Other distributions with similar philosophies: Arch Linux, Frugalware Linux
 
Old 07-03-2010, 01:00 PM   #110
damgar
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Well I'm playing with Arch due to my house being overrun by relatives.....I get in less trouble if it looks like something is broken! Anyway, while I do like the finished product, I'll have to say that the Slackware idea of simplicity seems to vary a bit from the Arch idea of simplicity! The final product seems very similarly set up to Slackware at least more so than my Vbox experiment with PC-BSD.

I definitely like the Slackware option of full install/limited dependency issues to the Arch method of extremely basic initial install followed by lots of additional installation via dependency checking package manager, although pacman is quite simple to use and the AUR (Arch User Repository) is very similar to SBo or ports. The end product is very fast and at this semi set-up stage it boots in next to no time to a login prompt. My blog has a much longer opinion piece.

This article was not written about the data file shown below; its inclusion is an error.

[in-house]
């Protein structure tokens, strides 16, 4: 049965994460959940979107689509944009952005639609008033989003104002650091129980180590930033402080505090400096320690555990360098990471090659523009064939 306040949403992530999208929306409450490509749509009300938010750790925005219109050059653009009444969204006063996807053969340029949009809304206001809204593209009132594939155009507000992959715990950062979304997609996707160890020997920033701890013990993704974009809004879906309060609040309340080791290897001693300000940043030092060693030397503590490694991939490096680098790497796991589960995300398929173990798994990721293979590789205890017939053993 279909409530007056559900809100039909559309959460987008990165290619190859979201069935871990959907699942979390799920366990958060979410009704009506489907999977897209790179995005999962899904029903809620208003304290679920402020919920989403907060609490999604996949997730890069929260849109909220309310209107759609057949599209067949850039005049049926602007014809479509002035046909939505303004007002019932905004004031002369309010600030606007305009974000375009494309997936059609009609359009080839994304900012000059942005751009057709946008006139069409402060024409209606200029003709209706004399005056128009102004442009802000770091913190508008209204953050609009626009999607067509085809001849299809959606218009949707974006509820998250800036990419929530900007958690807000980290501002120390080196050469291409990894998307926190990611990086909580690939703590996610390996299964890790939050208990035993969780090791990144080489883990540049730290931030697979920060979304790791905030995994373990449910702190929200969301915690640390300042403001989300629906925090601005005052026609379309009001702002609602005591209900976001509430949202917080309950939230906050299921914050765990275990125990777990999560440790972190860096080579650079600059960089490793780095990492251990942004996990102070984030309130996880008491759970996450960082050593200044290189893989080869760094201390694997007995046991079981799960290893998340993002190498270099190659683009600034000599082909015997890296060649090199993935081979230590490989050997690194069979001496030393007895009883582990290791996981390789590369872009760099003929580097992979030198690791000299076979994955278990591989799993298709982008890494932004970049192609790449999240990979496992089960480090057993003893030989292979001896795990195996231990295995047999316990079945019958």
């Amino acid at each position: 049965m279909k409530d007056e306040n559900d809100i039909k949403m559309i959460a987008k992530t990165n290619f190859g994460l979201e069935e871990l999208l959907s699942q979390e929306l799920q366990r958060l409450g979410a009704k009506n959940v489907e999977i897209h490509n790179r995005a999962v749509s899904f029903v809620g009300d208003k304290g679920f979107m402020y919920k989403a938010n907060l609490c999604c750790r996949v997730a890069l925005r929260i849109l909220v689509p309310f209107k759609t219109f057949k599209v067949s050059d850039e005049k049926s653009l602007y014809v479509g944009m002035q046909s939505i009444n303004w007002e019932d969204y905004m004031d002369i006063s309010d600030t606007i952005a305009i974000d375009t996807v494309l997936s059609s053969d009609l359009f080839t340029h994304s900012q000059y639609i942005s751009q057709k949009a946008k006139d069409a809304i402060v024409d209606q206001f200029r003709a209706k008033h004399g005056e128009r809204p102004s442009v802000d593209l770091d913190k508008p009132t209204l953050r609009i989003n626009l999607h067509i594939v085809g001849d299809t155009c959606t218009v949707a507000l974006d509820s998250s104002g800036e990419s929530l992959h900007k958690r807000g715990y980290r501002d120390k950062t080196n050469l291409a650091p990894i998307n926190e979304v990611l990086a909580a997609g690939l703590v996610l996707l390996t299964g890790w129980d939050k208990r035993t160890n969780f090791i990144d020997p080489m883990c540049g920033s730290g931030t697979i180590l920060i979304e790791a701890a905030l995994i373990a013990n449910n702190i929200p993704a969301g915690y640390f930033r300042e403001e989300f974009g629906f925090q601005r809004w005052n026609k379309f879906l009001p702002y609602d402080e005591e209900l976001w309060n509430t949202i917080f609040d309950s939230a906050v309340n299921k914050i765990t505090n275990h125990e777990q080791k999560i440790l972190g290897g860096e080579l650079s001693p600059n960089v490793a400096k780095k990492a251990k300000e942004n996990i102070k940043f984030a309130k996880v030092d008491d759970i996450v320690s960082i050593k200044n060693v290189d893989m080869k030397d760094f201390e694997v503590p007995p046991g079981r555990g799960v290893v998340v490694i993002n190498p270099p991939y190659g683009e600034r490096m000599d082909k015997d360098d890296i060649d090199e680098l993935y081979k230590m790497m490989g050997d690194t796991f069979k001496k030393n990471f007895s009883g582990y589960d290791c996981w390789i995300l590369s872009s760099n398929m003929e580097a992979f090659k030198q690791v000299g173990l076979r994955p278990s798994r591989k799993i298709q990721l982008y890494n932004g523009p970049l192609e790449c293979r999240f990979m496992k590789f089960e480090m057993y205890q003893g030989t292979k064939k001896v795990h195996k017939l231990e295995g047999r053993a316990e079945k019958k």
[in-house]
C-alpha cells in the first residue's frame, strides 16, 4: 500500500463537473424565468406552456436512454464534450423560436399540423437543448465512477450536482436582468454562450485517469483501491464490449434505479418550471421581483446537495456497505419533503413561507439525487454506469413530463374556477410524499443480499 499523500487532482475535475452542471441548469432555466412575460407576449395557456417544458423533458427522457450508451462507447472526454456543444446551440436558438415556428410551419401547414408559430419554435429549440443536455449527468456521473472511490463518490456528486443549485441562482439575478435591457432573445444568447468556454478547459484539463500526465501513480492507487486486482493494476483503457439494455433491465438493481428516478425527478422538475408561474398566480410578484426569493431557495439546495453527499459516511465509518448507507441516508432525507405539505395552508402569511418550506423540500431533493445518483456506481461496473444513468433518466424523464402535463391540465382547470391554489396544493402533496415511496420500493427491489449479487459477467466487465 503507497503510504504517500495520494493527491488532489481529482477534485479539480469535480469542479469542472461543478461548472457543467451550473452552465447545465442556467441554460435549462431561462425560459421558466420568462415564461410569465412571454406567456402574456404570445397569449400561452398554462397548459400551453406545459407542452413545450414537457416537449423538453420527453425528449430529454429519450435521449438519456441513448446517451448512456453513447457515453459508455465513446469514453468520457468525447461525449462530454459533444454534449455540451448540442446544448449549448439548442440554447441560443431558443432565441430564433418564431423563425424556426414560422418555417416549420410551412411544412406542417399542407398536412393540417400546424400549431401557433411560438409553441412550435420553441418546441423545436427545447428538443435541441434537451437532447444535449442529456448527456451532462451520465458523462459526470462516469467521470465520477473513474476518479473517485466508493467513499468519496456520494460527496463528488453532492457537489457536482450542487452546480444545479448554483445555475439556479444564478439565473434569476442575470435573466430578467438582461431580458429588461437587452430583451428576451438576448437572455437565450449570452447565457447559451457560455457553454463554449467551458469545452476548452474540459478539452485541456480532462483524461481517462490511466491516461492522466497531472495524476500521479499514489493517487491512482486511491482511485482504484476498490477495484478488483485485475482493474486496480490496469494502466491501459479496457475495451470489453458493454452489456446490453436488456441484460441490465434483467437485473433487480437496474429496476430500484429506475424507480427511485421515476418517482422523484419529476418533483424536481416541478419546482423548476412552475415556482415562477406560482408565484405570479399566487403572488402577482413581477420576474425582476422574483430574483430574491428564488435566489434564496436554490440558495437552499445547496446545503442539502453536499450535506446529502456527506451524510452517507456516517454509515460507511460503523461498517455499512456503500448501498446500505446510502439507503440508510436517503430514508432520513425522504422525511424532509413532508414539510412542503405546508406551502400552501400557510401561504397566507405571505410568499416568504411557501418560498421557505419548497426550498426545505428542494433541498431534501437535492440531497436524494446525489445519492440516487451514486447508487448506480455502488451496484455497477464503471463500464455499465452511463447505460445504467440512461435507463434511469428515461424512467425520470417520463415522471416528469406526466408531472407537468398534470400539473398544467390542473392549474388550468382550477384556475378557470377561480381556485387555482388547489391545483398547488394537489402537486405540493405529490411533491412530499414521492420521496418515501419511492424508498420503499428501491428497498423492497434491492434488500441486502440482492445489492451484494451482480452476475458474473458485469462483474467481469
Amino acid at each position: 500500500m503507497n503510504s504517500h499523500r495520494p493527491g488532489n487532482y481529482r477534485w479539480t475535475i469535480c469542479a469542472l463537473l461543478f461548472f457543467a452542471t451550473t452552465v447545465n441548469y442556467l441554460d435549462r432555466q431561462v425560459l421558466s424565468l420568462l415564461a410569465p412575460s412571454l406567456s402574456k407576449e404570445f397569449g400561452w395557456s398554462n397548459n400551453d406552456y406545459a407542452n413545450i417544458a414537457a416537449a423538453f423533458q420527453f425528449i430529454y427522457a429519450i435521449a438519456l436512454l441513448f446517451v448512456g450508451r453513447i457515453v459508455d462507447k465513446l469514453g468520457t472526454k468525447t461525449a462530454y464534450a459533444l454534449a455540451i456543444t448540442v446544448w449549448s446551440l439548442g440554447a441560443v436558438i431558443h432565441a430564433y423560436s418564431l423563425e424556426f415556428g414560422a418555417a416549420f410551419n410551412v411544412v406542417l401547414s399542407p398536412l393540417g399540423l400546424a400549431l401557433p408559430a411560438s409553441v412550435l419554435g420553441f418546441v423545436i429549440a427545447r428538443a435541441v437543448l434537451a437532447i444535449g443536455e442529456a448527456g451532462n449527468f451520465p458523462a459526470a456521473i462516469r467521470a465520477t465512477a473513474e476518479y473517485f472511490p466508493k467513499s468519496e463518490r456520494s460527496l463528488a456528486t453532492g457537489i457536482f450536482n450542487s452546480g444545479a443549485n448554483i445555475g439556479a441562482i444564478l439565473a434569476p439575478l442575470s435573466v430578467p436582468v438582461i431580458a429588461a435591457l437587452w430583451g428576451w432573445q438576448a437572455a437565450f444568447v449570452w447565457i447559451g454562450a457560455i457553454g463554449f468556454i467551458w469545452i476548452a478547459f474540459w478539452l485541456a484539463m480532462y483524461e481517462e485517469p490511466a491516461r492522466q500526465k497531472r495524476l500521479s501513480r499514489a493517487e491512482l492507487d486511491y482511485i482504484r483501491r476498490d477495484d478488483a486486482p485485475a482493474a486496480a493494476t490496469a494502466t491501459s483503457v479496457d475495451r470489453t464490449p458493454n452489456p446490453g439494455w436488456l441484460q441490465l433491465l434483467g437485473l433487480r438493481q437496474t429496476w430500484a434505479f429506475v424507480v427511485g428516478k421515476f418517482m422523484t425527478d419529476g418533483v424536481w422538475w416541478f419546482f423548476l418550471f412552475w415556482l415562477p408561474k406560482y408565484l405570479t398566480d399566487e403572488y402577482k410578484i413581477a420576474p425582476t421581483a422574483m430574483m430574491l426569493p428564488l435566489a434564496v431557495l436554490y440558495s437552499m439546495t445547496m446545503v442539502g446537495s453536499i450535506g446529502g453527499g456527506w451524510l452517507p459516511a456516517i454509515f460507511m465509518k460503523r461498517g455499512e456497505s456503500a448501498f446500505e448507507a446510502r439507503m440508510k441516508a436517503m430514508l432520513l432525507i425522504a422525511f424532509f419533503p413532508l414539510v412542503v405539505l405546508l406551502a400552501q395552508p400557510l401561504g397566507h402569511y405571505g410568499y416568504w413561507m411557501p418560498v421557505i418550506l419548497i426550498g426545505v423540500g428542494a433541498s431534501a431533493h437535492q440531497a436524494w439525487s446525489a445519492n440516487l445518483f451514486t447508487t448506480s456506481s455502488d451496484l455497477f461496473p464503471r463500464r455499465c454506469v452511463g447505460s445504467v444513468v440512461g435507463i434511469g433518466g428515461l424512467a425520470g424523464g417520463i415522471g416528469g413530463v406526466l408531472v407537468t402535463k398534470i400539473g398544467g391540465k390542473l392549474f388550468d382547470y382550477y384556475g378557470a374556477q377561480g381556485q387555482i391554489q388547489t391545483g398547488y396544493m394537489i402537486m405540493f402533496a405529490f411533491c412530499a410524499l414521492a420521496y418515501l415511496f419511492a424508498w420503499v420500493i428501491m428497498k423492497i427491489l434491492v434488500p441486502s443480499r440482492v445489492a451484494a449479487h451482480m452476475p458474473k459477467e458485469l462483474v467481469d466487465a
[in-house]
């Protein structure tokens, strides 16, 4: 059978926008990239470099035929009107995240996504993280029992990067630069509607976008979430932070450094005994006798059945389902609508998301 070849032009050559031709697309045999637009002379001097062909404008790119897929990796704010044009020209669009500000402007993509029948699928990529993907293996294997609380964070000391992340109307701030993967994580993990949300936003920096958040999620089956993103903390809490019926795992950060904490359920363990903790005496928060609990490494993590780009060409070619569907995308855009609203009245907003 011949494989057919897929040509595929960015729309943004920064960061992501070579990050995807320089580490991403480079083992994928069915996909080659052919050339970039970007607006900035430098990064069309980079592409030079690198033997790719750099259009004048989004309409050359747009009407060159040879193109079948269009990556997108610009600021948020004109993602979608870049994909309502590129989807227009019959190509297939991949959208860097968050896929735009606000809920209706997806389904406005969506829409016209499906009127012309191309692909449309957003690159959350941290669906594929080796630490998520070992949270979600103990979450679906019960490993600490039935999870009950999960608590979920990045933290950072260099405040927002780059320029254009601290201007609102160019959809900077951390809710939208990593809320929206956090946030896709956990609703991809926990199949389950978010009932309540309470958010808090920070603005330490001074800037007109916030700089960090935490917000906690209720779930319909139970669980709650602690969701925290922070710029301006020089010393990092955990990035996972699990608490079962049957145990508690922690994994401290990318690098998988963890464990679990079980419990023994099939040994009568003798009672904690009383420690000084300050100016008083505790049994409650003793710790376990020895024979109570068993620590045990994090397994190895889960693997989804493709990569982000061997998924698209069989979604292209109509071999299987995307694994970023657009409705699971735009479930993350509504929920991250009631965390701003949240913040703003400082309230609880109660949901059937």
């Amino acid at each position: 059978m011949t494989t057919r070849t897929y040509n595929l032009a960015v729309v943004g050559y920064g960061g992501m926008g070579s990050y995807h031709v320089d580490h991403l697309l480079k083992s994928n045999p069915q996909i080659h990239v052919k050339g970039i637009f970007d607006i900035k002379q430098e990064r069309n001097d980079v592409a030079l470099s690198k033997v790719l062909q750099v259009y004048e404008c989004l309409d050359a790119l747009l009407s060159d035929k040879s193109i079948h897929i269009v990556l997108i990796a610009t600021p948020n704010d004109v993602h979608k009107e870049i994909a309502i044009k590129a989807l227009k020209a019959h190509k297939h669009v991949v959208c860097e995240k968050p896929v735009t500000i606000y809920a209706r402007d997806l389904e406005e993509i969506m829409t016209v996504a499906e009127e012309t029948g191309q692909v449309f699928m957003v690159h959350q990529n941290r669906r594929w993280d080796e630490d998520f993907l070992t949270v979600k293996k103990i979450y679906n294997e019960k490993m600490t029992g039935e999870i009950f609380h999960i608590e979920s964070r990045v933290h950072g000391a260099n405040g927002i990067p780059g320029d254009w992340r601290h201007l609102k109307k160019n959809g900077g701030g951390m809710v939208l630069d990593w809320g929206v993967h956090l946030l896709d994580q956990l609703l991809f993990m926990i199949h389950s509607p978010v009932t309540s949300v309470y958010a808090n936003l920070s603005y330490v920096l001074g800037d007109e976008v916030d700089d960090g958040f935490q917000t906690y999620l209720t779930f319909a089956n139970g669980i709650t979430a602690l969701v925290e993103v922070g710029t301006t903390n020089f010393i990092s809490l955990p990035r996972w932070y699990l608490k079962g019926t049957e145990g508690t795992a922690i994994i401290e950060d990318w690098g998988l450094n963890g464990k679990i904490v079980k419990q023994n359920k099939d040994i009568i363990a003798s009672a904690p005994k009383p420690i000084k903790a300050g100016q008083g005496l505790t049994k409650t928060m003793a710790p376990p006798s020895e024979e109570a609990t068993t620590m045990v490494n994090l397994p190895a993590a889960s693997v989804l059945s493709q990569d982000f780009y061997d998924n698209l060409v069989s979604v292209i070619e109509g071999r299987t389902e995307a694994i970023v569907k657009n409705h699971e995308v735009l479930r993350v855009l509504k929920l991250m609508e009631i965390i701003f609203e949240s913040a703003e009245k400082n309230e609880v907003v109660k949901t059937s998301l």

Old 07-04-2010, 04:58 AM   #111
sycamorex
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Quote:
Well I'm playing with Arch due to my house being overrun by relatives.....I get in less trouble if it looks like something is broken!

It always works for me
 
Old 07-05-2010, 04:07 AM   #112
wingevil
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After more then 18 month with slackware only on all my pcs I was pry and installed Calculate Linux last weekend and I'm very deep impressed. Calculate Linux should be 100% compatible with Gentoo. I installed the CLD (with KDE 4.4) and CLDX (with xfce 4.6). Both installations succeeded fast, smooth & easy, both implementations are absolutely completely localized, the customizing and the selected apps are meaningful reduced, both version are very fast (64bit). Personally I like the slender xfce-implementation much more than the (IMO) overdressed KDE-desktop. The port-system of gentoo seems to be very smart.